• JohnONolan

      Thanks for the kind words and taking the time to comment Preston!

  • Ben Stokes

    I totaly agree with sceen size – A reader will be put off if the page is set to big – It could also be destracting to have a site to large, as the user will not concentrate on what the designer wants to get across – Infomation over loads are not good!

    Great article :)

  • Daniel

    Great article! “…good design sends the same message to everyone. It should leave no room for interpretation.” This is something all designers should live by.

  • Mike

    ‘Minimalism doesn’t just mean using less of everything however, it means using a few things really, really well. Elliot Jay Stocks for example, doesn’t use many overzealous gradients, borders, boxes, bars or any of the other ’standard’ layout conventions which we see plastered all over CSS galleries.’

    I think that sums up everything nicely. Great Design in general is all about using things really, really well.

    Something i think about all the time. Am i overdoing things, when to leave it alone and stop tinkering is a common problem not helped when you have plenty of people involved in projects.

    When you have a solid vision of what you want and stick to it things generally turn out better.

  • Jennifer

    Beyond visual design constraints I’ve been a proponent of other constraints as well, such as technical, time, resource, etc. Some people have given me flak about asking what the various constraints are, saying things like, “You’re just limiting yourself.”

    I see it differently, however. I see it as enabling me to push those constraints creatively and with purpose. When I know what technical constraints may be, e.g., does our CMS play nice with jQuery?, I can then develop concepts that will work regardless of the constraint.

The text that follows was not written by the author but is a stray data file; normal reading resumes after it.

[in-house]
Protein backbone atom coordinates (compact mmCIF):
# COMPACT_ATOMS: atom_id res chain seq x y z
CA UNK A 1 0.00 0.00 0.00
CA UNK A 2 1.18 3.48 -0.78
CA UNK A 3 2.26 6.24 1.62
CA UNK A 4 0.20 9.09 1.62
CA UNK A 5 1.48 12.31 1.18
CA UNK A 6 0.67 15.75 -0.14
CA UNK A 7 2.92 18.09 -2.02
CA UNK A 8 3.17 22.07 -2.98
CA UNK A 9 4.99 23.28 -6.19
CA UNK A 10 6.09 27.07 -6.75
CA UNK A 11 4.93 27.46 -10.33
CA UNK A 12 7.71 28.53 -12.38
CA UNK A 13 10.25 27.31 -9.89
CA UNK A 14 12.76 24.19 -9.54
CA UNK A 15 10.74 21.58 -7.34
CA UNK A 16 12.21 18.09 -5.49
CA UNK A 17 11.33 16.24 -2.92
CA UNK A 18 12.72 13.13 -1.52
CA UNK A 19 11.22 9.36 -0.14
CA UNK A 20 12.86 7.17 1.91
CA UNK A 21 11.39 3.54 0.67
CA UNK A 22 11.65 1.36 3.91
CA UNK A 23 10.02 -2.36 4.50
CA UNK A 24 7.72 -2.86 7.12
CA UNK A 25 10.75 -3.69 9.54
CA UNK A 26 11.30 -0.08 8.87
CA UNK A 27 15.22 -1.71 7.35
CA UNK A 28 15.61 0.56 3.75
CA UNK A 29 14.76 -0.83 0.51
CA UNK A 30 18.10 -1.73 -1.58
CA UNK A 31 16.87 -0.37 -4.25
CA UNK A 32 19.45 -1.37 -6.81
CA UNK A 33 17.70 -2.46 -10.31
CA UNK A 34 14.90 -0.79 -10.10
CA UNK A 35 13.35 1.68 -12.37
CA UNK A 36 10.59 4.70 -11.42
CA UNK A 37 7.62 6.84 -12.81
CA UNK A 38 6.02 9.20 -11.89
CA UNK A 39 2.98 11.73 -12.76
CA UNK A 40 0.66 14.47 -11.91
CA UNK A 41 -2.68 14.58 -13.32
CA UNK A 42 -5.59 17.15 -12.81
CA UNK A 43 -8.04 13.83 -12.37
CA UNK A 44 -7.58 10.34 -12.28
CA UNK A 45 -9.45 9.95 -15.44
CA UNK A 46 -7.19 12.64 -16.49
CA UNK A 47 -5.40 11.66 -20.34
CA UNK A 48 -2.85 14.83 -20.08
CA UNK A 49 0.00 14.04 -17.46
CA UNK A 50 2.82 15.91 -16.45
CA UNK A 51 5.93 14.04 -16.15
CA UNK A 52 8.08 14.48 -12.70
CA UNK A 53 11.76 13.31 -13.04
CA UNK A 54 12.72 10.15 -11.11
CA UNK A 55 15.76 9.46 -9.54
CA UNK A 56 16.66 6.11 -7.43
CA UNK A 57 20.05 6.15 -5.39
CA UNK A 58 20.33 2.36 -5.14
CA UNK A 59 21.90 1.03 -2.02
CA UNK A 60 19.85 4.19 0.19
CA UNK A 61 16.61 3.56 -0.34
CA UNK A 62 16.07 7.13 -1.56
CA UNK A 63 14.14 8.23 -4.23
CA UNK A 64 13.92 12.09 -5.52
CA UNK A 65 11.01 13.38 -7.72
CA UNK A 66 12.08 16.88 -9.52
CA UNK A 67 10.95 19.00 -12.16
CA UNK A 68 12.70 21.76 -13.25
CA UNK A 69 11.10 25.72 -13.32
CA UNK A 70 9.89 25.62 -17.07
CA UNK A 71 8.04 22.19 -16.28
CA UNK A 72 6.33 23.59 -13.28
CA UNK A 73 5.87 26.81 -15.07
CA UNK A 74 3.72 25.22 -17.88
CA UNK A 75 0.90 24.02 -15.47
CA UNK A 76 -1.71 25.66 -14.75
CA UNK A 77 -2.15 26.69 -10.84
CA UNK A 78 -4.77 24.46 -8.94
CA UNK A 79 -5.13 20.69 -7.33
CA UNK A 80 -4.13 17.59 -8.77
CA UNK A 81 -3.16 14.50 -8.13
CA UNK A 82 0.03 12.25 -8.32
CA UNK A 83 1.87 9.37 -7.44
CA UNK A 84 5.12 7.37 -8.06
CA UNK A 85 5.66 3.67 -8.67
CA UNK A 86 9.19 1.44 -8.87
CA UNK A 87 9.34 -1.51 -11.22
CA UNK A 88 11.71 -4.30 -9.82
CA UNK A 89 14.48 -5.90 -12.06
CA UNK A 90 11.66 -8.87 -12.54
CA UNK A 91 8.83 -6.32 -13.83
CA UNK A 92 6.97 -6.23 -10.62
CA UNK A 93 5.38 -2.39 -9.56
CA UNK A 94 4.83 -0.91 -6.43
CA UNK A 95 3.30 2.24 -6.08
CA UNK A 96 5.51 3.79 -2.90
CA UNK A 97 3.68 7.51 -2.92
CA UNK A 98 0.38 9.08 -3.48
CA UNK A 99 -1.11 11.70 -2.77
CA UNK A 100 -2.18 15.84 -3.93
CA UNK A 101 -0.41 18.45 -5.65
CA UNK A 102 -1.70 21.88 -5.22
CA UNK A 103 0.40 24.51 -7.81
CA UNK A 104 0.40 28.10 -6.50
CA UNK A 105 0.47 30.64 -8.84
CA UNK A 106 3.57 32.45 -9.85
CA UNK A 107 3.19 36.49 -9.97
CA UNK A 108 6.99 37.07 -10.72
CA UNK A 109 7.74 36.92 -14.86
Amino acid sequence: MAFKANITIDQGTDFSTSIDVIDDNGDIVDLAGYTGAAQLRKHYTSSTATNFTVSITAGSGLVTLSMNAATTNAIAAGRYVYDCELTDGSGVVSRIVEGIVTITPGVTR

Most importantly, having knowledge of constraints positions the designer (IA, developer, etc.) so that he or she can answer questions or concerns during the review process. It shows that you’ve done your homework; that you’ve thought this idea through. More often than not this has been a successful strategy for me: when I can present my designs/ideas to the client while also discussing the why/how/where/etc. questions that played a role in my process, the client sees that I did my homework and thus feel more comfortable.

  • Chad Pierce

    I like this article. I have recently (when afforded the opportunity) have started to ask myself and the client. OK the site is done.. What can we do without. Not to say any part of the site is less important that the other. But i say that to emphasize waste or anything that isn’t vital to the message.

  • fuzzimo

    Yes if we generalize things then the article has some points. But I don’t agree that limitations improve design. Since when do limitations improve creativity? Of course it makes it more challenging if you have them, but why is that the point? The challenge should be to make a site that fits its purpose. For example, the site is great. Sure it’s a bit crazy and harder to navigate, but that’s what gives it unique identity. Basically it is what is meant to be, an interactive fun site. Not everyone has to like it, as not everyone has to like a certain painter or musician.

    • Jonathan

      Limitations don’t mean ‘don’t push boundaries’. In my opinion it’s the rules of the game that actually make it more fun!

    • JohnONolan

      Hi fuzzimo, musicians and painters are artists – designers are not.

      • fuzzimo

        Thanks for the replies!
        John, the point of my comment was not whether to label designers as artists or not. I read the article about the difference between art and design, and again I think it’s a generalized view. It’s from a business point of view; websites can be made to entertain as well and that doesn’t make them bad design. They do not necessarily have to send a message or sell you a product. Now if the webdesignerdepot website would be like bio-bak, of course that would be an awful design. But it is what is meant to be. I don’t think good design is a skill anymore then holding a brush and splattering paint. Good graphic design is based on both skill and talent. Sure anybody can learn the skill of graphic design, as you can also learn the skill of painting, but in the end talent is what makes the difference.